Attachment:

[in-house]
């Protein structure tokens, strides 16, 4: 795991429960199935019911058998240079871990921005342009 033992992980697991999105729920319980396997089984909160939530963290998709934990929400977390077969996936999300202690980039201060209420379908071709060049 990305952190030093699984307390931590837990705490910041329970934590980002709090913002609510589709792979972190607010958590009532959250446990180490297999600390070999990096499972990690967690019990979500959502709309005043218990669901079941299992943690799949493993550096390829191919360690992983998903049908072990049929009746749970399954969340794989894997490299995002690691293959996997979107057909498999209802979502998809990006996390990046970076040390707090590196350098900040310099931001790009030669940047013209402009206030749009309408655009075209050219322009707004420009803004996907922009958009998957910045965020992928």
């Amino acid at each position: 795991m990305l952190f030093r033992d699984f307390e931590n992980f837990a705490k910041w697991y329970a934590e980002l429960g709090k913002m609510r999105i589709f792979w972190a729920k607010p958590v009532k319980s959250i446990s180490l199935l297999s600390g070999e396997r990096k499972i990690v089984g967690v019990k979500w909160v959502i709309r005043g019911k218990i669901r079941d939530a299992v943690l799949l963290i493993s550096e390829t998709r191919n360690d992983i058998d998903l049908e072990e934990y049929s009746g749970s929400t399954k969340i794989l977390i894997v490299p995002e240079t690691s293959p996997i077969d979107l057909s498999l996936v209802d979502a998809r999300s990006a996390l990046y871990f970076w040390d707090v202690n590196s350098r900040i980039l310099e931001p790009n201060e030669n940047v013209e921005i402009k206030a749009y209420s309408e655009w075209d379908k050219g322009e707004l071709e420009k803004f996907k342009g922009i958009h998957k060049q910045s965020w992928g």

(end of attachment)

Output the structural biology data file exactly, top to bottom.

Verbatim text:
[in-house]
């Protein structure tokens, strides 16, 4: 795991429960199935019911058998240079871990921005342009 033992992980697991999105729920319980396997089984909160939530963290998709934990929400977390077969996936999300202690980039201060209420379908071709060049 990305952190030093699984307390931590837990705490910041329970934590980002709090913002609510589709792979972190607010958590009532959250446990180490297999600390070999990096499972990690967690019990979500959502709309005043218990669901079941299992943690799949493993550096390829191919360690992983998903049908072990049929009746749970399954969340794989894997490299995002690691293959996997979107057909498999209802979502998809990006996390990046970076040390707090590196350098900040310099931001790009030669940047013209402009206030749009309408655009075209050219322009707004420009803004996907922009958009998957910045965020992928």
């Amino acid at each position: 795991m990305l952190f030093r033992d699984f307390e931590n992980f837990a705490k910041w697991y329970a934590e980002l429960g709090k913002m609510r999105i589709f792979w972190a729920k607010p958590v009532k319980s959250i446990s180490l199935l297999s600390g070999e396997r990096k499972i990690v089984g967690v019990k979500w909160v959502i709309r005043g019911k218990i669901r079941d939530a299992v943690l799949l963290i493993s550096e390829t998709r191919n360690d992983i058998d998903l049908e072990e934990y049929s009746g749970s929400t399954k969340i794989l977390i894997v490299p995002e240079t690691s293959p996997i077969d979107l057909s498999l996936v209802d979502a998809r999300s990006a996390l990046y871990f970076w040390d707090v202690n590196s350098r900040i980039l310099e931001p790009n201060e030669n940047v013209e921005i402009k206030a749009y209420s309408e655009w075209d379908k050219g322009e707004l071709e420009k803004f996907k342009g922009i958009h998957k060049q910045s965020w992928g």